Year of Publication


Degree Name

Doctor of Philosophy (PhD)

Document Type

Doctoral Dissertation




Chemical and Materials Engineering

First Advisor

Dr. Stephen E. Rankin


Lignocellulosic biomass is a sustainable and renewable energy resource that can be converted to fuels and other commodity chemicals, but this conversion is currently limited by its recalcitrance to enzymatic degradation. Because of this recalcitrance, the major challenges in the commercialization of enzymatic hydrolysis processes are the relatively low hydrolysis rates, limited cellulose conversion under some conditions, and high cost of enzymes.

Enzymatic hydrolysis is influenced by the structure of the biomass after pretreatment and the mode of enzyme action, but has also been shown to be enhanced by surfactant additives. The objective of this work was to elucidate the mechanism of hydrolysis by studying the activity of cellulase enzymes and the effects of non-ionic surfactant Tween-80 on the interactions of model cellulose (varying in surface morphology and crystallinity) and lignin films with cellulases. The primary tool used to measure the binding and activity of cellulase enzymes derived from Trichoderma reesei was a quartz crystal microbalance with dissipation monitoring (QCM-D). The nonionic surfactant Tween-80 was found to reduce the adsorption of cellulases onto all types of cellulose films. Tween-80 had no significant effect on hydrolysis of amorphous LiCl/DMAc cellulose films whereas the hydrolysis rate decreased with increase in Tween-80 concentration for type II crystalline NMMO cellulose films. On lignin, co-adsorption of Tween-80 and cellulase resulted in an apparent net reduction in the amount of cellulase adsorbed on lignin. Sequential adsorption experiments suggested that Tween-80 was able to reduce and displace adsorbed cellulases. Thus, Tween-80 was found to compete effectively with cellulase enzymes for binding to hydrophobic surfaces such as lignin without significantly impeding hydrolysis of cellulose, which explains how it is able to enhance overall conversion for bulk biomass hydrolysis.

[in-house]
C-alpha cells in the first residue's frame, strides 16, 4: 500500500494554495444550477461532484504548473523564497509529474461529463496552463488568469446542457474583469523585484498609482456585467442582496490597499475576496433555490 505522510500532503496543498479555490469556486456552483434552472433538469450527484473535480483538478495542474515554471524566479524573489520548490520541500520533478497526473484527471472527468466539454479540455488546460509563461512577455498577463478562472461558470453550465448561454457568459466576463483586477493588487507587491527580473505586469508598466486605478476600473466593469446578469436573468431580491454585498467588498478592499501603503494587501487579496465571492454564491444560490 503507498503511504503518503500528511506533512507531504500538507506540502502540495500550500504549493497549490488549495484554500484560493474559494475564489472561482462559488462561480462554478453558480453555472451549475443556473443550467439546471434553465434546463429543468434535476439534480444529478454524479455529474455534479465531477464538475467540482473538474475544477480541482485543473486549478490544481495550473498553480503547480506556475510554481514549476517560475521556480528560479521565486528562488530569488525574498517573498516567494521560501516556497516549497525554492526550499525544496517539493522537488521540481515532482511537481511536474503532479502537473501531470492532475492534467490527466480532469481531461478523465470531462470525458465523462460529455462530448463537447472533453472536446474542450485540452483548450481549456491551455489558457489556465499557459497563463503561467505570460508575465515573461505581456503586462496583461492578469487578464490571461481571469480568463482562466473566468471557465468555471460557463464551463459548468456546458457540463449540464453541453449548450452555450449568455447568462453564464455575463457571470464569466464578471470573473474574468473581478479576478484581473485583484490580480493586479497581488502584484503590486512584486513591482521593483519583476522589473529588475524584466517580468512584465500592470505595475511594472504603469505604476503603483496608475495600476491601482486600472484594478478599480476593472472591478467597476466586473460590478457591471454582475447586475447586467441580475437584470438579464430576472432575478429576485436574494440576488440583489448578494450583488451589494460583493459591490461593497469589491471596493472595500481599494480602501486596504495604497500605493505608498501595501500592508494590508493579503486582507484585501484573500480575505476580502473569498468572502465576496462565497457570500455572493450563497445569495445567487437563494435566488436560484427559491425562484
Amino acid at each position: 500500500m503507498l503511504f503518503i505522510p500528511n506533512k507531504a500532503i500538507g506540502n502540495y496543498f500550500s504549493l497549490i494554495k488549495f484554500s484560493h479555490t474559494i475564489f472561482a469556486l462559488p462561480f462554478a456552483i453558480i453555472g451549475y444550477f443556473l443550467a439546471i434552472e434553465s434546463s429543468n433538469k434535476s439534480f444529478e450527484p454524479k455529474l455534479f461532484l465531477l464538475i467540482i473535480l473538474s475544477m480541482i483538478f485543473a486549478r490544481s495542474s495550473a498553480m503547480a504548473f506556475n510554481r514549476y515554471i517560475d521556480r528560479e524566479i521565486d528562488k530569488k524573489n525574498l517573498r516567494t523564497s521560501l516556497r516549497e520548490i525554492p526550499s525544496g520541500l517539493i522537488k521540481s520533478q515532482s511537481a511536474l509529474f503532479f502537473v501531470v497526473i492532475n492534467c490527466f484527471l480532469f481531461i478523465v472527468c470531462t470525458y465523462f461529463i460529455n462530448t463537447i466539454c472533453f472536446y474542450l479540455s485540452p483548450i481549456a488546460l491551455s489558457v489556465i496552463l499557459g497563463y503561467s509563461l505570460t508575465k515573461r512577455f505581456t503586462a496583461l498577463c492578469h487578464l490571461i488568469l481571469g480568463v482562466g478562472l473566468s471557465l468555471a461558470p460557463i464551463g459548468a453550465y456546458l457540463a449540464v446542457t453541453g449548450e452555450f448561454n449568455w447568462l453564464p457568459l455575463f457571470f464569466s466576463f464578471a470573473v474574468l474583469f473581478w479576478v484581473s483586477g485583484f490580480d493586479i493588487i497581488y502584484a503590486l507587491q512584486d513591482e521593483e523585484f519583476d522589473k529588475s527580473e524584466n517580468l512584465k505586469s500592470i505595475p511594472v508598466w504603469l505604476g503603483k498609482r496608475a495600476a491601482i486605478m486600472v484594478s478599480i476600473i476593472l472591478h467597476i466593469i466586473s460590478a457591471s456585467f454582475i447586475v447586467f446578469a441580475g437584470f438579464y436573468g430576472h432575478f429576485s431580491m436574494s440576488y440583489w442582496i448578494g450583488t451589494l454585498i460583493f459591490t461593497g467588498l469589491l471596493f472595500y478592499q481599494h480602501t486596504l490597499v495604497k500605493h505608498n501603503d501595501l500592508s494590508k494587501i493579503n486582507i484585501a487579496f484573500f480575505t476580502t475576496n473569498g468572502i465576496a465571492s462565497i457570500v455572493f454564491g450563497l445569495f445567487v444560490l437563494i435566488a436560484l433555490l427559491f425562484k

To gain fundamental understanding of the hydrolysis process, a kinetic model based on the processive action of cellulase enzymes was developed and applied to QCM-D data. The model makes a distinction between surface cellulose units and bulk sites that only become accessible as hydrolysis proceeds. The model predictions during binding and enzymatic hydrolysis under various scenarios are discussed along with future possible work.